Excel Calculus Functionsby John Papiewski
Microsoft’s Excel spreadsheet program comes with a variety of math functions but does not include calculus in the standard version. If you need this feature, you can install third party math software packages that include calculus functions such as derivatives and integrals. These packages extend Excel’s math capabilities, permitting you to use calculus in spreadsheets. Some of these functions work on equations; others perform calculus on numerical data.
The derivative function in calculus determines the rate of change for a point on a continuous line graph. For example, the graph of y = 1 is a horizontal line; the slope of the line is zero and its derivative is zero. For y = x^2, the graph is a curve and the rate of change is different for all points on the curve. The first derivative of x^2 is 2x, so, for example, the rate of change is 8 when x = 4. To take derivatives of polynomials in an Excel spreadsheet, you set up one column containing the degree of the polynomial terms, such as a0 and a1, and a second column with the coefficients of the corresponding polynomial terms. In a separate cell, you enter a value for the independent variable such as x. An Excel library function evaluates these terms and displays the results of the derivative.
You can take the derivatives of non-polynomial equations using other Excel library functions that evaluate the equation symbolically. You type the equation into one Excel cell, a value for the independent variable in a second cell and the library function in a third cell. The function evaluates the equation and determines if a derivative exists; if it does, the function calculates the value of the derivative for the given value.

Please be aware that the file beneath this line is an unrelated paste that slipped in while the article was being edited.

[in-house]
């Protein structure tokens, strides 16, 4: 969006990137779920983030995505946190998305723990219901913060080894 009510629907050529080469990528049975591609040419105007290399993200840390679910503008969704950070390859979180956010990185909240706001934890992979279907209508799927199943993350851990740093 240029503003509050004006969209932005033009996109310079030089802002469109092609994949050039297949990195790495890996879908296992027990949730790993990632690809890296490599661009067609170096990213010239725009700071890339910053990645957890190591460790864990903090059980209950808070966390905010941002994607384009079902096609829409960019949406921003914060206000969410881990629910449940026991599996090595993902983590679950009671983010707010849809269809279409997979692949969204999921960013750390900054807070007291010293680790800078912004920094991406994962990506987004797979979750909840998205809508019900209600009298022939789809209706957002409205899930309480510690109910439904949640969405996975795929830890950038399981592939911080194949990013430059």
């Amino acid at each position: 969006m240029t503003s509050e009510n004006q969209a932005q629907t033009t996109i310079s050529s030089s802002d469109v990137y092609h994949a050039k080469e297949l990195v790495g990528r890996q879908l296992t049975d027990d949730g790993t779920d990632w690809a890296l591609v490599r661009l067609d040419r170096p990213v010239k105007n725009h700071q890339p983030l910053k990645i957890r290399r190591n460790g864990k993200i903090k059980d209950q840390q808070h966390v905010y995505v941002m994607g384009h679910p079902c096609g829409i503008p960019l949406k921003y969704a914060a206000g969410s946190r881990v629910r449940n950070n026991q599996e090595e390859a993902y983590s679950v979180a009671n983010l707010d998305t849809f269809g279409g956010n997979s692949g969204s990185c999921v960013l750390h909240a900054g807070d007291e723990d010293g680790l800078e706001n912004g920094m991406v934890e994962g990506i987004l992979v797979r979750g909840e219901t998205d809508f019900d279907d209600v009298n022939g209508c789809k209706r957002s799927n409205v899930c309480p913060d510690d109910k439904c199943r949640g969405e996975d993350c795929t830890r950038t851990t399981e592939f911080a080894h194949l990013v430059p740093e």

Integrals are the mathematical inverse of derivatives. If you take the integral of an equation, then take the derivative of the integral, you end up with the original equation. Graphically, an integral finds the area between the X axis and the graph’s curve. Determining an integral symbolically is more challenging than finding the derivative, although computerized methods get rapid results through numeric calculations. The standard approach is to decompose a graph’s curve into thousands of thin rectangles. The thinner the rectangles, the better they fit the curve. The computer adds the areas of the rectangles together, arriving at a total area for the curve. In Excel, you set up two columns of data, one giving the x-axis location of a graph point, the other providing the y-axis location. An integrating function analyzes the two columns and determines the total area under the graph, solving the integral for the data.
In calculus, a gradient is similar to a derivative in that both indicate the rate of change in a curve. A gradient is a vector having direction and magnitude, or length. The gradient of a mountain’s surface, for example, is long and points upward when the slope is steep. At the mountain’s peak, the gradient points horizontally and has zero length. To find a gradient with an Excel library, you type the equation in one cell and values for the equation’s variables in other cells. You specify the locations of these cells in the gradient function. The function computes the gradient values for the location specified by the variable values.